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Tarantino's new film uses large lens to focus on small cast


  • Andrew Cooper

Like an Agatha Christie drawing-room mystery working through severe anger management issues, Quentin Tarantino’s The Hateful Eight thrives in its claustrophobic setting, achieving epic status despite 90 percent of the action taking place in a snowbound Wyoming watering hole.

But Tarantino does not require a vast horizon to fill a 70 mm frame shot with an anamorphic lens; the opportunity to see his repertory company of glowering masters twist within his high-tension Western Thunderdome makes this project worthy of its wide vista.

The Hateful Eight begins with a faint echo of Django Unchained as bounty hunter Marquis Warren (Samuel L. Jackson; Pulp Fiction, Die Hard: With a Vengeance) stops a stagecoach during a snowstorm to negotiate a ride for himself and the two corpses he plans to turn in for a bounty in nearby Red Rock. There’s a crowded market for bounty hunting in 1880s Wyoming — the stage is occupied by competitor John Ruth (Kurt Russell, Grindhouse), who is transporting the murderous Daisy Domergue (Jennifer Jason Leigh, Kill Your Darlings) to Red Rock for hanging.

The wild frontier is unusually crowded that day, as well, since Chris Mannix (Walton Goggins, Justified), the new sheriff of Red Rock, trudges around in the snowbanks, also in need of a lift. He puts forward a savvy argument for getting one: The bounty hunters cannot collect their cash without a sheriff to accept the living and dead bodies for payment.

But as the storm surges over the mountain pass, all parties realize the horses cannot make it much farther and they soon find themselves outside Minnie’s Haberdashery, a way station with few hats but plenty of coffee, liquor, stew and fellow travelers itching for confrontation.

Tarantino uses the blizzard only as a mechanism to gather his Hateful Eight into one room, because the real storm takes place inside the haberdashery. That is where John, Chris and Marquis find the rogue’s gallery including Confederate General Sandy Smithers (Bruce Dern, Big Love), taciturn loner Joe Gage (Michael Madsen, Kill Bill: Vols 1 and 2), dandyish hangman Oswaldo Mobray (Tim Roth, Reservoir Dogs) and Bob the Mexican (Demian Bichir, Machete Kills).

As conflicting agendas build into a powder keg, Daisy lights the fuse.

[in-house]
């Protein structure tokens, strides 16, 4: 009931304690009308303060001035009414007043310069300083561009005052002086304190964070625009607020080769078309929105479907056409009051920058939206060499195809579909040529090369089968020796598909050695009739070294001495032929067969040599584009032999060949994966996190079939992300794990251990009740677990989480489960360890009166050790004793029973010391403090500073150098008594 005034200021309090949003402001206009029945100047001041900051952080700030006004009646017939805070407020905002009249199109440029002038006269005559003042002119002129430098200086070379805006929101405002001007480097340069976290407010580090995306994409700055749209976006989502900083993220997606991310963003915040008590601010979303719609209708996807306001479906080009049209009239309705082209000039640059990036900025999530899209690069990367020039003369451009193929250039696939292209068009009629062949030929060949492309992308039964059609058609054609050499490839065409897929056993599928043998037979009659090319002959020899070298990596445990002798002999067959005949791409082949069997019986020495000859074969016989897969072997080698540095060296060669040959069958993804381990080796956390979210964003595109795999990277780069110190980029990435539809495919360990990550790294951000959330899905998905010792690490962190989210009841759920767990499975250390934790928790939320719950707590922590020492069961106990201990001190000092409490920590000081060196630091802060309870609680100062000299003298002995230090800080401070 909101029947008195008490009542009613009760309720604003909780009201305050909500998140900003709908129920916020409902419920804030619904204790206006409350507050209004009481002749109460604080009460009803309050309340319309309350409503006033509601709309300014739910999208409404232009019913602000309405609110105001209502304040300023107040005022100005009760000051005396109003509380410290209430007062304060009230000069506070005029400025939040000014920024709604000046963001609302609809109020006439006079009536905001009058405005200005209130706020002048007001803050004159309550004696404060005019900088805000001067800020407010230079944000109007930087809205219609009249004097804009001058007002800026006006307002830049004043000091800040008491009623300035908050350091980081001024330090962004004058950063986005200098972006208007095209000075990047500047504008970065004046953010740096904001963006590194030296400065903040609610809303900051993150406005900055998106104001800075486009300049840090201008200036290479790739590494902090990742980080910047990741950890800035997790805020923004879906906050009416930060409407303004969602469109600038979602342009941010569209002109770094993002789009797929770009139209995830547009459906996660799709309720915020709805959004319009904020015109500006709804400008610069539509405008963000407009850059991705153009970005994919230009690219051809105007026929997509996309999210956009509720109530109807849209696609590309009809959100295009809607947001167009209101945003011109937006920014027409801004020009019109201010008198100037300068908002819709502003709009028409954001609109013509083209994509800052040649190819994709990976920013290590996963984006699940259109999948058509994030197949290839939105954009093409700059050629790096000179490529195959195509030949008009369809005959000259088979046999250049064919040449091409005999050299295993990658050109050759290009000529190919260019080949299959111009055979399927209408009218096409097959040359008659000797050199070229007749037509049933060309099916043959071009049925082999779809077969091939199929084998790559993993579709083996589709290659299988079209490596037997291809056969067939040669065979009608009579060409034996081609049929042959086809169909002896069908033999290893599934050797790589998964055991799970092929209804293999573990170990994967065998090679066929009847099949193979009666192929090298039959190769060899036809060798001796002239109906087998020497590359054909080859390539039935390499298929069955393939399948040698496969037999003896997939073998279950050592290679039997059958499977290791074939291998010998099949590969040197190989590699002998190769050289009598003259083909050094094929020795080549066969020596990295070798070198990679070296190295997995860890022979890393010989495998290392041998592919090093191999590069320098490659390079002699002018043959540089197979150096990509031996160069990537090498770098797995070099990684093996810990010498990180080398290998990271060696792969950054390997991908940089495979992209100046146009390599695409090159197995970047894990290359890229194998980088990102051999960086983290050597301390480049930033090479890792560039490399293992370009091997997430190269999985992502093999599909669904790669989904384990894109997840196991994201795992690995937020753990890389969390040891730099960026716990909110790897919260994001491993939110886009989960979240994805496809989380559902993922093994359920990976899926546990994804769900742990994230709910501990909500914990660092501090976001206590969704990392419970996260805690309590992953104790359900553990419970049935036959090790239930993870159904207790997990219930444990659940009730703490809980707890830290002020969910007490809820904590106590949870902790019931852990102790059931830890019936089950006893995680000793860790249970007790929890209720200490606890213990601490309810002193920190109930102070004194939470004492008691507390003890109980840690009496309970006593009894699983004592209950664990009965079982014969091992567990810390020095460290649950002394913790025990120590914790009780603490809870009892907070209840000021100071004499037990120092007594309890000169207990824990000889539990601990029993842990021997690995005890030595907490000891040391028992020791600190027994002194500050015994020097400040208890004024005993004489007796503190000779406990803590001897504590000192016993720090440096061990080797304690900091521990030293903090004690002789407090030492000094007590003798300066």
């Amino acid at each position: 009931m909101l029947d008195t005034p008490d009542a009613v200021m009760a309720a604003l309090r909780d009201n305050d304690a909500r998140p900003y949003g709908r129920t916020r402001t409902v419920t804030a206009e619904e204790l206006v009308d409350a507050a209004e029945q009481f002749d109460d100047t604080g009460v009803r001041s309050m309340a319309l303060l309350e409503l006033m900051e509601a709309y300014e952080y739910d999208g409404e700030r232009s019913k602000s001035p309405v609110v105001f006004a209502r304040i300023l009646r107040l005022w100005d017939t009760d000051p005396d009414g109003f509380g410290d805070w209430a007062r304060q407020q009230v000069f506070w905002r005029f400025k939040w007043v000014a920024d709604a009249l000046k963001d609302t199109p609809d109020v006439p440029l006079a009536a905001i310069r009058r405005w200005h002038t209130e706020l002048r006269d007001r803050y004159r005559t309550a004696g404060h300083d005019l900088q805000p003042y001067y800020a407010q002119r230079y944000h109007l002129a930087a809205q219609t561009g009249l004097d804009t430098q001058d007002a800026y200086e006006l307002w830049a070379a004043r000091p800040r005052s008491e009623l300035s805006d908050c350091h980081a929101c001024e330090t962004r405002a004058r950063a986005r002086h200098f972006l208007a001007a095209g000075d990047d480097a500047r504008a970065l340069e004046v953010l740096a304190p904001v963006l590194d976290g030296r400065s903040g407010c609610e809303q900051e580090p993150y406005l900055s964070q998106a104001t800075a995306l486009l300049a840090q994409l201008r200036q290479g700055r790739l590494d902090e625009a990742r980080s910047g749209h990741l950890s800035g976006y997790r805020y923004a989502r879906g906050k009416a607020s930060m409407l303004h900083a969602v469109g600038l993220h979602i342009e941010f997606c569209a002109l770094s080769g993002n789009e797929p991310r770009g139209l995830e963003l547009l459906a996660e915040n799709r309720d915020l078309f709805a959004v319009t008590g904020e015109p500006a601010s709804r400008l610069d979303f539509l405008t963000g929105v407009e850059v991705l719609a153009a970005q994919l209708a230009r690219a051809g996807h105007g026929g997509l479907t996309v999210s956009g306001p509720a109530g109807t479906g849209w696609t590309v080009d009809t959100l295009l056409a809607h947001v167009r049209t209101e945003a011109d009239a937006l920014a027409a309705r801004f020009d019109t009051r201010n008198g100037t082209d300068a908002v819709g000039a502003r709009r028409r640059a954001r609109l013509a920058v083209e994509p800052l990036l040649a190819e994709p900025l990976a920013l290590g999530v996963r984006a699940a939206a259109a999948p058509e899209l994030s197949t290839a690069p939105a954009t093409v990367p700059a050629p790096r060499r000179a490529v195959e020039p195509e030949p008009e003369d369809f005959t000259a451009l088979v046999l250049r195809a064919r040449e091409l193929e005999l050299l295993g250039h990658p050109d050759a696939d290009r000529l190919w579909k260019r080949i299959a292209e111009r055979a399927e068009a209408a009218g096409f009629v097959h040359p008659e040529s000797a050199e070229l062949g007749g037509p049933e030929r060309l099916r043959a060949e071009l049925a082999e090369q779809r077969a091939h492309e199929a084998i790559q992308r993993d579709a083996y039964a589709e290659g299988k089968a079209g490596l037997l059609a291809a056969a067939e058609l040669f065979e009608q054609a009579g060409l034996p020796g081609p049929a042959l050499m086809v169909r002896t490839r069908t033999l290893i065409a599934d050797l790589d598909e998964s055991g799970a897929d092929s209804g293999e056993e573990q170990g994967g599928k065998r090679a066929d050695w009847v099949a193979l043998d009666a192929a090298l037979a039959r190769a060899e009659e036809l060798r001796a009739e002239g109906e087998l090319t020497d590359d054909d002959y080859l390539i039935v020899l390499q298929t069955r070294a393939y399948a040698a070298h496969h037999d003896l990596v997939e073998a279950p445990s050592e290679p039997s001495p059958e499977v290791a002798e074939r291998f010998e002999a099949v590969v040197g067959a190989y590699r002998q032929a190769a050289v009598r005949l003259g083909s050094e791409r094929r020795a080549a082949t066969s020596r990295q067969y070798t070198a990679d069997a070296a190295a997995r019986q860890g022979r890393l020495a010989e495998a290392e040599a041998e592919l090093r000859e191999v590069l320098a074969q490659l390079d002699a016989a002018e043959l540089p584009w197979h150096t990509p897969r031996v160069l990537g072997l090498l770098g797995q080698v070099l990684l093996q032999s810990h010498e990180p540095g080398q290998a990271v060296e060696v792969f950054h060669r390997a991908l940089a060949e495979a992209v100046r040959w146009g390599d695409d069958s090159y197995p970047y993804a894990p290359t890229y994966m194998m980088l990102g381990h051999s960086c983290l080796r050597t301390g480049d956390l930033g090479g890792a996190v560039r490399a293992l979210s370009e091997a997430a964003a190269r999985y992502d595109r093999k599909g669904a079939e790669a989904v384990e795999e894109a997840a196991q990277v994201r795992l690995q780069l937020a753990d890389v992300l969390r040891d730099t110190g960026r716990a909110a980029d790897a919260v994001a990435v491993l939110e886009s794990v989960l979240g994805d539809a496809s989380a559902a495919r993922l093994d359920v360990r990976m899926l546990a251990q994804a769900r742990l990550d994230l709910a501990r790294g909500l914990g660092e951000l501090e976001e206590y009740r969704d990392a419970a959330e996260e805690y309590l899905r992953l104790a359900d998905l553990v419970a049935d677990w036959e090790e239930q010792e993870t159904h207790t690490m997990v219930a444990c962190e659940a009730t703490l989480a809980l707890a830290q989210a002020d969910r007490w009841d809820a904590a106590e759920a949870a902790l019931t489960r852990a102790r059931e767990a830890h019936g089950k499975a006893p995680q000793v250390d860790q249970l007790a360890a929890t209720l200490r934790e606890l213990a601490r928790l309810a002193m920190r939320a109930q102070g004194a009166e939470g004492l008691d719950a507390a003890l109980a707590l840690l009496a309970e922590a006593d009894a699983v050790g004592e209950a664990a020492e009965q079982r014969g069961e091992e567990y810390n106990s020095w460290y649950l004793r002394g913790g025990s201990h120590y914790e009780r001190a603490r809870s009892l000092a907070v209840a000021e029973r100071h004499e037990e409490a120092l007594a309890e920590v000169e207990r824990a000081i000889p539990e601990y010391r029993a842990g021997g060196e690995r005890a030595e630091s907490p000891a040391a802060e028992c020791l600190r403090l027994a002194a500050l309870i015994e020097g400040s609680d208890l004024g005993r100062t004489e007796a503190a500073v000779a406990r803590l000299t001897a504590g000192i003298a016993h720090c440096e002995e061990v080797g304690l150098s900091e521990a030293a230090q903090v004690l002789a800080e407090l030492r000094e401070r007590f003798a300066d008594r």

At surface level, the film’s confined spaces seem like poor use of 70 mm technology — in a recent interview with The Nerdist podcast, Tarantino said he uses it as a tool to bring audiences into theaters instead of staying home to Netflix and chill. And one of the great benefits of extreme 70 mm is its ability to capture minute details.

Some of the most memorable scenes in spaghetti Westerns — arguably the most well-known use of extreme widescreen — involve the study of a facial expression as sweat trickles down a forehead just before the guns come out.

Similarly, director of photography Robert Richardson scrutinizes Jackson’s glare of recognition as the pieces of conspiracy fall together and discloses actions and reactions in nearly every corner of Minnie’s Haberdashery without panning. Viewers should watch carefully, because details along the margins can be revelatory.

With this cast, there’s plenty for the lens to capture. The men in the cast could be billed as the Tarantino All-Stars (with Bechir on loan from Robert Rodriguez), and they know how this is done: with great vengeance and furious anger. In The Hateful Eight, everyone has dirt on everyone, which means that dirt eventually gets commingled with blood, guts and brains.

Standing out in this crowd comes with its challenges, but whenever Leigh ramps into full feral mode, not even a seasoned, scenery-chewing grand master like Dern can approach her total command. Banged up nearly beyond recognition and doused in viscera, Leigh’s Daisy comes off like a bile-filled punching bag for much of The Hateful Eight. Under Tarantino’s watch, however, power structures in the room are constantly realigned.

Completing Tarantino’s typically brilliant pastiche is the score by Ennio Morricone, the great composer whose music helped build the tension and mythos of filmmaker Sergio Leone’s classics. Morricone’s music pounds like heavy metal throughout the film and uses relatively few chestnuts from the past for aural illustration — a little White Stripes here, a little Roy Orbison there. Morricone is the main musical engine through all three hours of the project.

But, like few other directors working today, Tarantino is the true star of The Hateful Eight. More than at any other time since the glory days of the studio system, moviemaking is a forced system of art by committee, but Bob and Harvey Weinstein, founders of the mini-major film studio The Weinstein Company, give Tarantino final cut every time, and it shows in the singularity of vision in The Hateful Eight and the classics that preceded it.

There are many perpetrators, scoundrels and filthy bastards arranged around the fire and lurking in the shadows of Minnie’s Haberdashery, but every inch of the place bears Tarantino’s bloody fingerprints.

Print headline: Blood simple, Quentin Tarantino works a small stage with a big lens in gloriously visceral The Hateful Eight.

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